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Radio

After my discharge, I immediately entered Ball State where I thought I’d eventually become a band director. During the first term, I decided to teach English (and did so for 48 years). The trombone was still handy so I tried out for a fine swing band, the Phi Mu Cru, but to be accepted, I had to join the Phi Mu Alpha Sinfonia music fraternity. I might be the only English major to pull that one off, at least at Ball State.

Two courses of studio radio work created a new interest, one that I didn’t claim until 20 years later. My playing slowed and then stopped after a 1958 car accident beat up on my “chops” as well as arm, ribs, etc. While teaching in Elkhart (37 years), Ed Huot, the director of NBC’s local station, WTRC, contacted me about replacing a jazz DJ who did a Saturday night show, Patterns in Jazz. Now, after four different radio stations over the last 35 years, Patterns in Jazz is still alive and thriving. And that position catapulted me into a long time position as talent chair and, eventually, education chair for the Elkhart Jazz Festival.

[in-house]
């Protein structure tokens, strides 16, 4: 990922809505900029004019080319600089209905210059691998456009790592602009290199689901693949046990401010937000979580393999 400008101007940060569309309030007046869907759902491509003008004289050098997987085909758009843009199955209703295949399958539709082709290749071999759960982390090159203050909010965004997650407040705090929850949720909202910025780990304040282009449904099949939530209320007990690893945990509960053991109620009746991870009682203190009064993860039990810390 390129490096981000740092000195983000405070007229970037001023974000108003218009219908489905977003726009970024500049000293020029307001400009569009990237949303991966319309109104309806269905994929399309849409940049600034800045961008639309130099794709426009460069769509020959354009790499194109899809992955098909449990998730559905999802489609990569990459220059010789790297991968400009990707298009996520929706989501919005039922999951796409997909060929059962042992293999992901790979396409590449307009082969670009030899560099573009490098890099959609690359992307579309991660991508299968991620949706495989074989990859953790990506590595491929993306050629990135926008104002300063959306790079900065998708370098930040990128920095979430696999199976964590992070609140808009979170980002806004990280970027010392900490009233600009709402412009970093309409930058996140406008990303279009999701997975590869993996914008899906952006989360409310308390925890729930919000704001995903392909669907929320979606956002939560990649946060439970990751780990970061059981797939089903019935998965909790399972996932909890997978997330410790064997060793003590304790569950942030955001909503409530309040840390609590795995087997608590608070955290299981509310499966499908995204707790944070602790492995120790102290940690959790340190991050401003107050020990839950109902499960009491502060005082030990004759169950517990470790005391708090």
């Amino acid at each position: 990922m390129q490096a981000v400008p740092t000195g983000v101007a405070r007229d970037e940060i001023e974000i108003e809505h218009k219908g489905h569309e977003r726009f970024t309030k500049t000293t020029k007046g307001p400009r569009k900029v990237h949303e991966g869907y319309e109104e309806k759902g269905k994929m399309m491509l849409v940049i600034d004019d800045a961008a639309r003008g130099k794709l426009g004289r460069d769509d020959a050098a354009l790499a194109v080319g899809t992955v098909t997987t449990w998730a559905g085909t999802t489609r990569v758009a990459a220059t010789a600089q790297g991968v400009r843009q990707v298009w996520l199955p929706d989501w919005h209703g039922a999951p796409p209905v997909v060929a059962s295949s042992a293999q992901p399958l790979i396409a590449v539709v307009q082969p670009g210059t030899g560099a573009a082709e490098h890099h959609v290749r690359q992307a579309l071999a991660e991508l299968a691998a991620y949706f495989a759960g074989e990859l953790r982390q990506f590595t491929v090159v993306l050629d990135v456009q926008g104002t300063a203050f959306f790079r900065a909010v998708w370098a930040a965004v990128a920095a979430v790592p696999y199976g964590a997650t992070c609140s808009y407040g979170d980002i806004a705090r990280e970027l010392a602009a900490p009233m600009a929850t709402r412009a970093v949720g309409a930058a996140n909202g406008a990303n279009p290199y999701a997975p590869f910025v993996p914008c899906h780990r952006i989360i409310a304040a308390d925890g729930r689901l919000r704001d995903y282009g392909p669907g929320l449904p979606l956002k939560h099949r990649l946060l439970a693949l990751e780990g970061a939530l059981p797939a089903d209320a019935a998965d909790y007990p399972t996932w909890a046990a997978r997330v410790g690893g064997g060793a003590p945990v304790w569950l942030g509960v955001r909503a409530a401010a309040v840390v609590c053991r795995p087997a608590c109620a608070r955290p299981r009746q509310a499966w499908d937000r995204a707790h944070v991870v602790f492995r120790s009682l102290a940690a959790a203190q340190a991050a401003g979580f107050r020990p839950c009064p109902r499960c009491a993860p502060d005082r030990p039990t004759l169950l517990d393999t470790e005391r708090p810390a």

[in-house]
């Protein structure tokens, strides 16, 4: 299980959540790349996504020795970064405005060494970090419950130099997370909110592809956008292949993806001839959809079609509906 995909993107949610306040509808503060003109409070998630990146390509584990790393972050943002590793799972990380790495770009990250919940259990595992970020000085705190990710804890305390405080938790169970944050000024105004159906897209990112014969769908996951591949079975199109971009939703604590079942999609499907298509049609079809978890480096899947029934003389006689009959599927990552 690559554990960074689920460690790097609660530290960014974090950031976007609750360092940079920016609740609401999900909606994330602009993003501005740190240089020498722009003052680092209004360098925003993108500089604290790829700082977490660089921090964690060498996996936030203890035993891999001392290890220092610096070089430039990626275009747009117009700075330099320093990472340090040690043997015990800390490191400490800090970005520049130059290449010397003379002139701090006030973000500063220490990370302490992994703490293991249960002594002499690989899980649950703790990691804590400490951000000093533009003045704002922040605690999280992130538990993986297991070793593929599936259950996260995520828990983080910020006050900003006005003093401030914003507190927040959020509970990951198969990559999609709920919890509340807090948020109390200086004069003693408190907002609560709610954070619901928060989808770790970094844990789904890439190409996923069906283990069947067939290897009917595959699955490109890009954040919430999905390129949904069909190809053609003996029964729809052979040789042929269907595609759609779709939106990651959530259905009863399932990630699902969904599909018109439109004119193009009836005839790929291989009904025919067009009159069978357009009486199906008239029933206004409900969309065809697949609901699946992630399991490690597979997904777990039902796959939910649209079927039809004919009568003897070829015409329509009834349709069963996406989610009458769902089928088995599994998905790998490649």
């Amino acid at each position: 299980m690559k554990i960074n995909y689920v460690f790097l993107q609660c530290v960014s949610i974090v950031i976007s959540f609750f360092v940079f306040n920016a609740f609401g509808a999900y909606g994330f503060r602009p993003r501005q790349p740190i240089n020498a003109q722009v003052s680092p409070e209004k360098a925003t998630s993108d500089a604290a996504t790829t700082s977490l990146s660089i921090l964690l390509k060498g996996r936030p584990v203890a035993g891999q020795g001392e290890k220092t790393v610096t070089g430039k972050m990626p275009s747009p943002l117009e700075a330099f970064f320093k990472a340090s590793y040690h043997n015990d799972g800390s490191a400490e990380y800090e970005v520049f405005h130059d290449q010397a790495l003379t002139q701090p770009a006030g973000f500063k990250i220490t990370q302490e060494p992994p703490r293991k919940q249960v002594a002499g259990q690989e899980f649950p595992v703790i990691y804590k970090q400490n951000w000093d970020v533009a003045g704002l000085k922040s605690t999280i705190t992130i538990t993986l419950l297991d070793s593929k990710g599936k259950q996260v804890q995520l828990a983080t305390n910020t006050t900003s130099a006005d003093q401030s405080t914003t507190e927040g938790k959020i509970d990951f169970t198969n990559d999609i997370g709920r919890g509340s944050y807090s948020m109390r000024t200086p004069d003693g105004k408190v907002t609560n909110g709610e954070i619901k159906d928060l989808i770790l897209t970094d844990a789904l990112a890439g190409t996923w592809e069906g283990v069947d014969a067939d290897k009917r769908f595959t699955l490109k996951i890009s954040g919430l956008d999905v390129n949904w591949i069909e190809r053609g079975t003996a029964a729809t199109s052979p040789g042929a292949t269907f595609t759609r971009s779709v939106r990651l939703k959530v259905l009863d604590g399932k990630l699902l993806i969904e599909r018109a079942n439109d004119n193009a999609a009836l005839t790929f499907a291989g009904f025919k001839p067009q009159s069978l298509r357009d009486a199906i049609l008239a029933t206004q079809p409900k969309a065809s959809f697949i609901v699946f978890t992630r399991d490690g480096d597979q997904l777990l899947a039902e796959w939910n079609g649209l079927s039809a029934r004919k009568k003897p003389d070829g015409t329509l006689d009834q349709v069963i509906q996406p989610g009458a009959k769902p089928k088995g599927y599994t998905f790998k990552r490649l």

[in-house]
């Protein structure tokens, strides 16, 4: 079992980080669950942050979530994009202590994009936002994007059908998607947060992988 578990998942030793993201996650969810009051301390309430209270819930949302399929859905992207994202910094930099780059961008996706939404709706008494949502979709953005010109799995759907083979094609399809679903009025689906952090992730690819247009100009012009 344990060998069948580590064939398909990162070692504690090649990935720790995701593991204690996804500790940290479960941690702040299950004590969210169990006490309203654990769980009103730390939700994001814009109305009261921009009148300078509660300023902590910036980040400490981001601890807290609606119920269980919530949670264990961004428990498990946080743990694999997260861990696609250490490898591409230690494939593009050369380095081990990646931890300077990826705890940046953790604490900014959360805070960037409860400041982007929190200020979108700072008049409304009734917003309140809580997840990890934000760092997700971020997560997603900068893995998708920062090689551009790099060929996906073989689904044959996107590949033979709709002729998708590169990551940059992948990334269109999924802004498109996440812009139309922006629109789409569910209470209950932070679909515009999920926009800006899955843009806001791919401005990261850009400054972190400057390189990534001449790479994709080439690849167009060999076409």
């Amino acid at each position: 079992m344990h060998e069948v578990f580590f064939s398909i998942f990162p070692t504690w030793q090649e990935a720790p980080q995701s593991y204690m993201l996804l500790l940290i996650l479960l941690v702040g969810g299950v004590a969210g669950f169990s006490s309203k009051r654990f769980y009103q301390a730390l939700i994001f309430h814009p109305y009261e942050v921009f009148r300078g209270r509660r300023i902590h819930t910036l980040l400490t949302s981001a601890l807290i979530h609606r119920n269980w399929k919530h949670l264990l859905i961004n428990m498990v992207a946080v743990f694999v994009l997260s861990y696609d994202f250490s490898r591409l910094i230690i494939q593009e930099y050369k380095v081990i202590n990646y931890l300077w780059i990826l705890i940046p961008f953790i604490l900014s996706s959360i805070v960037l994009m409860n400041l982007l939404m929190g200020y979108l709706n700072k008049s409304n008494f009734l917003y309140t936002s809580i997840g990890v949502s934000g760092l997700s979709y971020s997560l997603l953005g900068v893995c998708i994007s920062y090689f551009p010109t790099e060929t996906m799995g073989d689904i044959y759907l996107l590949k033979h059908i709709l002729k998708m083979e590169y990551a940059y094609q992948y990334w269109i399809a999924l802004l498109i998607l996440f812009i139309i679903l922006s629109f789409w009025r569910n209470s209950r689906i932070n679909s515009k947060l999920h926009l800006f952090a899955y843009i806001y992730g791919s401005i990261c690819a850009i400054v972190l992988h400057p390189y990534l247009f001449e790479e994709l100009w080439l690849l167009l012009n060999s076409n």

The music bug, and especially the jazz bug, have done their jobs and I’m thankful for the rich experiences that developed over the last eight decades. It’s almost like it was pre-programmed! My hope now is that our readers of The Syncopated Times respond with their own stories. That jazz bug does get around. Yes, indeed!


Van Young (vjayoung1959@gmail.com) has helped keep the Elkhart Jazz Festival a swinging proposition for the past three decades. He also hosts Patterns in Jazz, Sundays at noon (Central) at WGCS-FM 91.1, Goshen, IN. Listen online at www.globeradio.org.